Kazoo, … your contention seems to be that we are ontologically better for having faith. … But I don’t believe we are ontologically better for our faith. Grace doesn’t overwhelm nature. … I still live subject to death, just like everyone else, including unbelievers. I live in the already-not yet tension.
Echo responded with some interesting thoughts on ontology, which I think are worth discussing. Simplifying a bit, Echo outlined 6 possible ontological classes (“states of being”), which are:
- God (ultimate being)
- Glorified man
- Natural man
Disclaiming a Platonic “ladder of being” (Plato’s concept of varying degrees of “realness” is Gnostic), as Christians we understand that God and his Creation are completely real. Nonetheless, there is a clear ontological “moreness” between each of those classes — with the largest gap being the Creator-creature distinction at the top.
Echo then “shoots from the hip” (so don’t quote him on this…)
If you count being made alive spiritually, after having been dead spiritually, then perhaps it is correct to say that some ontological change has begun to take place.
I suspect Zrim is saying that you are implying an ontological change, when we really haven’t changed at all, we’re just forgiven. We have moved to a different legal state, not a different ontological state. I would tend to agree with that, but I wouldn’t want to be quite so absolute about it.
To be sure, we have changed to a different legal status, but some different ontological status might be appropriate here. If not a different status ontologically, then the change to a different ontological status (from corruptible to incorruptible) has at least begun to take place.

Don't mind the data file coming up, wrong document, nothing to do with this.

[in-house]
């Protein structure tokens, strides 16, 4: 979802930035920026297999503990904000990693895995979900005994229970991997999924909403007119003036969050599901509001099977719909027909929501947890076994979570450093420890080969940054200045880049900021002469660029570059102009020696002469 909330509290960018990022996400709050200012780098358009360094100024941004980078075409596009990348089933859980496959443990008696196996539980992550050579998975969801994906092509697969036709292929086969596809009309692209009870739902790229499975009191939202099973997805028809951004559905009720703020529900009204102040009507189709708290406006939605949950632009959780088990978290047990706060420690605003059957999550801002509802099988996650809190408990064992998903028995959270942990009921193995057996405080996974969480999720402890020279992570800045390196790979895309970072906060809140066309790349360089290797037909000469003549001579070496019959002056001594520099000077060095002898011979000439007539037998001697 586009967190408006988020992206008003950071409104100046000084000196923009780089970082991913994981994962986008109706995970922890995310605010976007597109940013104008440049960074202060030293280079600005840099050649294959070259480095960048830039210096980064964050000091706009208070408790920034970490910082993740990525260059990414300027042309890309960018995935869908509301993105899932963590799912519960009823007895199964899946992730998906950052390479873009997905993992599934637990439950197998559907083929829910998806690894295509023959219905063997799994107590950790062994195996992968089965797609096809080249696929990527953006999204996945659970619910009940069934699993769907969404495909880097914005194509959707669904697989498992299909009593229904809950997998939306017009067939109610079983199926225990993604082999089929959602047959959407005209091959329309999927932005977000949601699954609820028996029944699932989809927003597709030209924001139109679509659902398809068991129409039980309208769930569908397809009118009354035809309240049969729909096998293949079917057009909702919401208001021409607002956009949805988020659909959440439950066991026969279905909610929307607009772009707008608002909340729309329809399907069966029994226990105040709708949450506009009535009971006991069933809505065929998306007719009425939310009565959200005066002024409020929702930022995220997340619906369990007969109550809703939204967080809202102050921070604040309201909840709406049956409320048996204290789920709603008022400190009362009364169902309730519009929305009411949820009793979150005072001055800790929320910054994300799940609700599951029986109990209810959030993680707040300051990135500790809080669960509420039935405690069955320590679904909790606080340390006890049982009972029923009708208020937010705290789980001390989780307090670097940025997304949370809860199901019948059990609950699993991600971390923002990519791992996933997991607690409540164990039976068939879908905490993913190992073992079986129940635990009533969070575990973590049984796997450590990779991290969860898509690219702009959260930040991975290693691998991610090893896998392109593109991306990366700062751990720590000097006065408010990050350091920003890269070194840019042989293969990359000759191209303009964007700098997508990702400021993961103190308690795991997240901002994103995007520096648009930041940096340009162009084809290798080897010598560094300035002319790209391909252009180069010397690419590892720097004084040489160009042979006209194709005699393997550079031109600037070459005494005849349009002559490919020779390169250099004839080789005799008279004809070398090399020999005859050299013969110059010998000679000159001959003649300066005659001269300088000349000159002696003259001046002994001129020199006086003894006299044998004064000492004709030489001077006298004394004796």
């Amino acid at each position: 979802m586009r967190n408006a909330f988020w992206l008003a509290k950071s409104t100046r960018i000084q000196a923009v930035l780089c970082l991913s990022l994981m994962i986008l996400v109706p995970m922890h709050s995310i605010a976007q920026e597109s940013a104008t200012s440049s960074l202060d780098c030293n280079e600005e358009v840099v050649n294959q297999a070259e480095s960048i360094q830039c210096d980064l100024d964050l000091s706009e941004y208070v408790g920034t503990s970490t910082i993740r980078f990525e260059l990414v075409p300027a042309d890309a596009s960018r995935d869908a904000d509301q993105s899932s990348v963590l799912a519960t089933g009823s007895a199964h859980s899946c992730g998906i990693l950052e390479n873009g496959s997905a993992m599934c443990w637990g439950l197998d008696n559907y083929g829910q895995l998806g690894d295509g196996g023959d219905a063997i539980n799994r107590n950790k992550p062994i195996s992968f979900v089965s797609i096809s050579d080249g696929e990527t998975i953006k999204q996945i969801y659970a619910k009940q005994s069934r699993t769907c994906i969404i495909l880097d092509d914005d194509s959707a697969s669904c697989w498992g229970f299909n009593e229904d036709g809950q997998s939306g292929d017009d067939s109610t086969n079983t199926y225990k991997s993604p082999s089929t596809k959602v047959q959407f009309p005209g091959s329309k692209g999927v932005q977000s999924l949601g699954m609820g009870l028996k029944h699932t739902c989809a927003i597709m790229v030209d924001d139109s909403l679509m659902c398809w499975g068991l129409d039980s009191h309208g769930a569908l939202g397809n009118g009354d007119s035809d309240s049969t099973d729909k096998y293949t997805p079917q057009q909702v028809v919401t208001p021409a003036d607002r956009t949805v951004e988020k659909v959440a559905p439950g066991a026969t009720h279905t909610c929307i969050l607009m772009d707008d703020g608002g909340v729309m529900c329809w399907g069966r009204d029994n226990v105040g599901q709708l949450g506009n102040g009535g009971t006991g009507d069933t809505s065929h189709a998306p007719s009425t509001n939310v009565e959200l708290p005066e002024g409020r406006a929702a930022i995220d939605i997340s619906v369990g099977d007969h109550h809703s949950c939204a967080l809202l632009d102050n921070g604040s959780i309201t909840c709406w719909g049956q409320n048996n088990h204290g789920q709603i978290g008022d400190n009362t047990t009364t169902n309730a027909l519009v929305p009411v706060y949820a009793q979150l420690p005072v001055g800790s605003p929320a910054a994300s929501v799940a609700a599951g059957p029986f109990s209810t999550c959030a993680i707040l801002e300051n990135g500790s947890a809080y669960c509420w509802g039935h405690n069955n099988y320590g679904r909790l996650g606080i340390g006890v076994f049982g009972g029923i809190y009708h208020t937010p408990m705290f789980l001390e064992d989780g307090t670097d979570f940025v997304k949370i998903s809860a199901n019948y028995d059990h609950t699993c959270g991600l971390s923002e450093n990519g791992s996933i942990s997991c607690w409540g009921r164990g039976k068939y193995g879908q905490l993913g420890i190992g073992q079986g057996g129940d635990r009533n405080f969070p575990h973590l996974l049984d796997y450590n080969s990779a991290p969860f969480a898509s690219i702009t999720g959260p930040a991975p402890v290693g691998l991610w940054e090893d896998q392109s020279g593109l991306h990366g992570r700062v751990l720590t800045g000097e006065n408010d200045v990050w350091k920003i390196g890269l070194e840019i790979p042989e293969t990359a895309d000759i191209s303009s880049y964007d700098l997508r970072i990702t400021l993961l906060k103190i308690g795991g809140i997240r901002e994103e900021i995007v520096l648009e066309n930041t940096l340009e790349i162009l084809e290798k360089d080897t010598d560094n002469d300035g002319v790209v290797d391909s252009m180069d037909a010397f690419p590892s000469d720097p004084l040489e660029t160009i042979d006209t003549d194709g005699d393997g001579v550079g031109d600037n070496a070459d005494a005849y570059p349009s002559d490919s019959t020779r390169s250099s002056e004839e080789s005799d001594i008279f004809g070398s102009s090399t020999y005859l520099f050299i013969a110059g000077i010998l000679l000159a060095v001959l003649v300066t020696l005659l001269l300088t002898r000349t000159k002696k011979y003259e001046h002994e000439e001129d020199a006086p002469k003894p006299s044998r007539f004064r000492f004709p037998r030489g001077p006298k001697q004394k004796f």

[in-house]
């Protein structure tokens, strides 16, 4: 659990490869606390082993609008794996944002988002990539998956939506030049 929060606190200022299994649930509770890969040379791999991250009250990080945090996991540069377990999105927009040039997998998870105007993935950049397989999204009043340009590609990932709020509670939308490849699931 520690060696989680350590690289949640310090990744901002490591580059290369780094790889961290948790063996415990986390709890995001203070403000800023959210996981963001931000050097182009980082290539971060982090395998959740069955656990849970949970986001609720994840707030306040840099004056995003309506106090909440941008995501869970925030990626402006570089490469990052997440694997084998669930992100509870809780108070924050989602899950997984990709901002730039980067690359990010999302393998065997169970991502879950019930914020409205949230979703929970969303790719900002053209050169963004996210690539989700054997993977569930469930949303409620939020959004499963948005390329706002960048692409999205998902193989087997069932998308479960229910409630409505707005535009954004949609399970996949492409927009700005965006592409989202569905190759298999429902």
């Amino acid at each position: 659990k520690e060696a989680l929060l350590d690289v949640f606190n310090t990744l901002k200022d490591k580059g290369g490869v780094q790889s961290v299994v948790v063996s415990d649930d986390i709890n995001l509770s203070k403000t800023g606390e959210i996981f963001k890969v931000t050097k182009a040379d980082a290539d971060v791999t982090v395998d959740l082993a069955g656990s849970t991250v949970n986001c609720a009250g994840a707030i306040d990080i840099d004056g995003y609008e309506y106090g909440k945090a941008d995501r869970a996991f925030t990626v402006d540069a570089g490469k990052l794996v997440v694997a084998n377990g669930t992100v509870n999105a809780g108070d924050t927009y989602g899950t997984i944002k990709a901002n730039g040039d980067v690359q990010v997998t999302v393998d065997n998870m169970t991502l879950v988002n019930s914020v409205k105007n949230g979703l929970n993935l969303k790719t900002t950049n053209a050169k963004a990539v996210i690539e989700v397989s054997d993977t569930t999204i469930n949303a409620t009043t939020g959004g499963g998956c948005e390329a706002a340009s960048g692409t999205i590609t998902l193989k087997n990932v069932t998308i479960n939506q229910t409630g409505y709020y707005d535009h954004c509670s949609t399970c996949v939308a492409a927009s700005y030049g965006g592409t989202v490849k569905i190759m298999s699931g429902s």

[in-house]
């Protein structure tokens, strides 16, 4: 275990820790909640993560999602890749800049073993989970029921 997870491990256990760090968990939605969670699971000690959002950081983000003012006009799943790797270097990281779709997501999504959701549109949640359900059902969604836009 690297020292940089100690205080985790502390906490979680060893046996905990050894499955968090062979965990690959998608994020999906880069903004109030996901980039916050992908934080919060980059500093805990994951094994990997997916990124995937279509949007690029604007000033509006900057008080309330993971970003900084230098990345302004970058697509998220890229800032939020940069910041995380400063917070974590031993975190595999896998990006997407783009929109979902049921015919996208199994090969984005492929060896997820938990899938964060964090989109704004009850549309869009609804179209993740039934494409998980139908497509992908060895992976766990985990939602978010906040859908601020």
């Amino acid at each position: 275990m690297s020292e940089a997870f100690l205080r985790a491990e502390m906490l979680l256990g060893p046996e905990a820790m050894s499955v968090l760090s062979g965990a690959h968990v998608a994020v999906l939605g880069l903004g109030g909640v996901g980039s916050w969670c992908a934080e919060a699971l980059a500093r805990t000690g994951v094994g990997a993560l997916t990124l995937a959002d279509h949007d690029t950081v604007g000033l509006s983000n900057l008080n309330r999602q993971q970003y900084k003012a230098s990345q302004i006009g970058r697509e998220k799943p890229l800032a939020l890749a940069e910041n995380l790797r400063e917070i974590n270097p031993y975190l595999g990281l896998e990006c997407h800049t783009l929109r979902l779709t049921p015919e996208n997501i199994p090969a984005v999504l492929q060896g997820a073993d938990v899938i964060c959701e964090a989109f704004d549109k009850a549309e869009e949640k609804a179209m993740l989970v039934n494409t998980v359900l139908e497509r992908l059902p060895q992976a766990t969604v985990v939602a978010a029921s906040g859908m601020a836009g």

However, while there might be some room here, I’ve never thought about it before, and I’m really just shooting from the hip here.
So the question becomes, is a Christian in this world in an Ontological state between Natural and Glorified man? My initial reaction is yes; scripture has so much emphatic terminology: a new creation, regeneration, made alive, buried and resurrected with Christ.
And yet, scripture also makes clear the tension of the already and not yet. None of those terms can be properly understood as complete; a good work has been started in us which will not be finished until glorification. Our carnal man is still at war with our spiritual man. And of course, as good students of the Reformation, we understand the very clear distinction that Justification does not make us good (infuse intrinsic goodness into us or our works), but declares us good (imputes an alien righteousness to us).
And yet again, this is all a question of Sanctification; part of the mystery of the Gospel is that it simultaneously rejects and upholds Law. Sanctification is when the declaration that we possess Christ’s alien righteousness, makes us more like Christ.
So is a Christian at a distinct ontological state between Natural and Glorified man, or is he a hybrid of the two?